At his press conference, Gagarin read from notes when he "related" his journey. During the press conference, he made several crucial mistakes. Gagarin stated that weightlessness was no problem. Everything seemed just normal. We now know that this is not the case. The cosmonaut German Titov, for example, had difficulties with his balance and had heart problems. American astronauts experienced similar symptoms.
Gagarin then made his most serious mistake, despite the fact that he was constantly assisted by experts, who often spoke about discoveries in space. He said: "Then I saw South America".
This is impossible. At that time it was night in South America, which meant that it could not be seen at all. According to the official reports, Gagarin began his "space journey" at 9:07 Moscow time. He was supposed to have flown over South America at 9:22 Moscow time. In Chile, the time would have been 2:22, in Brazil 3:22. He could never have reached South America in 15 minutes. For other cosmonauts it took 45 minutes.
Foreign journalists wondered: "When will the photographs that Gagarin took in space be published?" Gagarin was silent, thought for a moment and answered: "I didn't have a camera with me!"
Even unmanned Soviet space probes had photographic equipment on board. It would have been an important propaganda triumph to publish Gagarin's pictures from space. The Soviet Union would never have missed an opportunity like that. Shepard's pictures were cabled out immediately. Parts of his flight were also shown on TV.
At the press conference, it was never explained whether Gagarin landed in his capsule or was ejected. If he had used the catapult seat, he would have become several centimetres shorter. This could easily have been ascertained. All pilots who have catapulted have become somewhat shorter as a result of spinal deformation.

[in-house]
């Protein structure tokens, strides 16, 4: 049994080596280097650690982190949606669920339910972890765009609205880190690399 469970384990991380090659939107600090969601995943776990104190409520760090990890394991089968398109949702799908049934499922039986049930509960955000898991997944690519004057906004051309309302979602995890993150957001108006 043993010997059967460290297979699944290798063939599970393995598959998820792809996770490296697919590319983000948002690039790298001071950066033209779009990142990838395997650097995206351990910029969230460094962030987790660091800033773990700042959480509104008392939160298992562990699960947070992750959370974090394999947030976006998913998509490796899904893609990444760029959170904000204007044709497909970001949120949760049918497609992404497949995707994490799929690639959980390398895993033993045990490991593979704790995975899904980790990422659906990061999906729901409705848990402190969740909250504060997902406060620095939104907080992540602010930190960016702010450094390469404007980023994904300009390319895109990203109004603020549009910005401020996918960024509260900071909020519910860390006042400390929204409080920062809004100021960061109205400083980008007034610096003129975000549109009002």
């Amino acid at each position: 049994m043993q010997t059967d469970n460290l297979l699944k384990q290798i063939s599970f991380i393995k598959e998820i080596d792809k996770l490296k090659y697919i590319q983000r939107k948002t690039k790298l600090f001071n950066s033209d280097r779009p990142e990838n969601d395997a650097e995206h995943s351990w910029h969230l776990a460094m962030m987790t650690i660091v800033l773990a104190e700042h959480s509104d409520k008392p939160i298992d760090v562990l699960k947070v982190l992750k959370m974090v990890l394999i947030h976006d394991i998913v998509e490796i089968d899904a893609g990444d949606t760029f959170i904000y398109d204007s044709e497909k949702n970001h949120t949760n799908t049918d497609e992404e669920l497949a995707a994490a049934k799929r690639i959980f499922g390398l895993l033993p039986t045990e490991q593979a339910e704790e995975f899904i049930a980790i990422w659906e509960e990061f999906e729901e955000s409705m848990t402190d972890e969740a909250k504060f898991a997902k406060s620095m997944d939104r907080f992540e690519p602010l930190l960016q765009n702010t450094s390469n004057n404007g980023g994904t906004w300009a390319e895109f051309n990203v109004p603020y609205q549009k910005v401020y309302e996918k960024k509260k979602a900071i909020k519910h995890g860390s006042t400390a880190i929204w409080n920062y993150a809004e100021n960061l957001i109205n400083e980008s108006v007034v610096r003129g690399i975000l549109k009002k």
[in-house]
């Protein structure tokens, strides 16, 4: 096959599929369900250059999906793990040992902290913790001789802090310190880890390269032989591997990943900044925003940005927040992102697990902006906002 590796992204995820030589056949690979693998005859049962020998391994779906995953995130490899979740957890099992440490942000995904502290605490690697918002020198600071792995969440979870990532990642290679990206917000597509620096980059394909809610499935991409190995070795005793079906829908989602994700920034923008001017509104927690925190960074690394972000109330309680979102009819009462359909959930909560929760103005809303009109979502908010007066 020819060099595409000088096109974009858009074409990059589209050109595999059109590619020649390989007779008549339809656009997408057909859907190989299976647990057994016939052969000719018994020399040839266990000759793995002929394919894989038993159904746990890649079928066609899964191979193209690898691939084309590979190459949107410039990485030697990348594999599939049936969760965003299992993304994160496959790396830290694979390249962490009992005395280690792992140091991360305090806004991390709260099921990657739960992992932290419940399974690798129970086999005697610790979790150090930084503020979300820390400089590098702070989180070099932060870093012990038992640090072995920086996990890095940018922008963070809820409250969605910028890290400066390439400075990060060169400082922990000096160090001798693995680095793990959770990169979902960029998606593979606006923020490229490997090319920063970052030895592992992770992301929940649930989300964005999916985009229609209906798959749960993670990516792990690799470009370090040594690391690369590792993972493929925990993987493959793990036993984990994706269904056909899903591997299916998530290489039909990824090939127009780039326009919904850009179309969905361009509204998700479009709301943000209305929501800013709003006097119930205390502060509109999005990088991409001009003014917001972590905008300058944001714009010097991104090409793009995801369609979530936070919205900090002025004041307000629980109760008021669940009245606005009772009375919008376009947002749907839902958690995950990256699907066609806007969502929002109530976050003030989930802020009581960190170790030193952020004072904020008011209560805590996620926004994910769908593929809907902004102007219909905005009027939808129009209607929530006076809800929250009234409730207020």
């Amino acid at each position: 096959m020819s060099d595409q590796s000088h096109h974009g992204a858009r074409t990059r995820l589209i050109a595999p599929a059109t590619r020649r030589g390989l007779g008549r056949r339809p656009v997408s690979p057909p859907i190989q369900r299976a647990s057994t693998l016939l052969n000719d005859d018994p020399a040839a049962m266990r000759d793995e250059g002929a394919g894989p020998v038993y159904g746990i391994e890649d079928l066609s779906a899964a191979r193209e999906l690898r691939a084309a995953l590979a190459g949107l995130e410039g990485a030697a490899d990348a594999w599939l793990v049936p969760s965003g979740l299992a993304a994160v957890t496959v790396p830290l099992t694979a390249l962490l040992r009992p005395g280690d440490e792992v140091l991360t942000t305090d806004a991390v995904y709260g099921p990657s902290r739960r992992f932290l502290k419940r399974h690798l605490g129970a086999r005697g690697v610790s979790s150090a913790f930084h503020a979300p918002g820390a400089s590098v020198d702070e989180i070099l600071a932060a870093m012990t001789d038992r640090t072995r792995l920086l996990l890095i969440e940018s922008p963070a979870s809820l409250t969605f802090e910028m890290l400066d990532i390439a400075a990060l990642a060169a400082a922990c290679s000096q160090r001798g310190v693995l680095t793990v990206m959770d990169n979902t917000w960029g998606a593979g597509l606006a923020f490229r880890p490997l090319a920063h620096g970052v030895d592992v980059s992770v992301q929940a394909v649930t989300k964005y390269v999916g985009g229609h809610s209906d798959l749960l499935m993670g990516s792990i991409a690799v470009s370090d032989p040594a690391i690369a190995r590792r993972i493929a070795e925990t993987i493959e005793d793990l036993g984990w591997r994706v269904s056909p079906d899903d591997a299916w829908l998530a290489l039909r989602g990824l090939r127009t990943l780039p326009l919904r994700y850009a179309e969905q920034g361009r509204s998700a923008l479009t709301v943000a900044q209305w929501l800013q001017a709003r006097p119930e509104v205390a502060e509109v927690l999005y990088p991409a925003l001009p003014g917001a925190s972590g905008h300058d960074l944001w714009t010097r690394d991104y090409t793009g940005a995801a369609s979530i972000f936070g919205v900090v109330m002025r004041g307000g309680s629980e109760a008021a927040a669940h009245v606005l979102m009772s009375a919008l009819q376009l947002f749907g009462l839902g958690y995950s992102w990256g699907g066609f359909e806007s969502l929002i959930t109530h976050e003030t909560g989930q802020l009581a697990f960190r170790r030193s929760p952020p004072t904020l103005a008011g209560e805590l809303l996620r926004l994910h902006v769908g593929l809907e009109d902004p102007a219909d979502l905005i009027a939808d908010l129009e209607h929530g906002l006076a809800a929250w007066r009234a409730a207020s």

When Gagarin wanted to travel in space for real in 1968, he was disposed of, according to Istvin Nemere. His plane exploded on 27 March the same year. The official report concerning this event contained many contradictions. The report was classified during the communist period. It claimed that there was not much left of Gagarin's body after the crash. In that case, how did his flightsuit come to land in the top of a tree?
There are far too many questions surrounding Gagarin's spaceflight in April 1961. A British team of researchers who questions the propaganda surrounding manned journeys to the moon also confirms this information. When will the truth be admitted officially?
On 12 April 2001, the Russian senior engineer Mikhail Rudenko, at the Experimental Design Office 456, in Khimki in the Moscow region, admitted in Pravda that three cosmonauts had died in space before Gagarin was sent up, namely Alexei Ledovskikh (1957), Serenti Zhaborin (February 1958), and Andrei Mitkov (flight attempt January 1959).
The Russian journalist and cosmonaut candidate (June 1965) Yaroslav Golovanov (1932-2003) wrote in his book "Cosmonaut One" that on 10 November 1960, another cosmonaut, Byelokonyev, also died on board a space-ship in orbit. Several sources reveal that 7-11 cosmonauts have died in orbit before Gagarin.
The CIA knew about the Gagarin bluff but said nothing. Instead they have come up with more and more ridiculous lies themselves. (Juri Lina, Architects of Deception. The Concealed History of Freemasonry. Referent Publishing Stockholm, 2004. p. 26-29).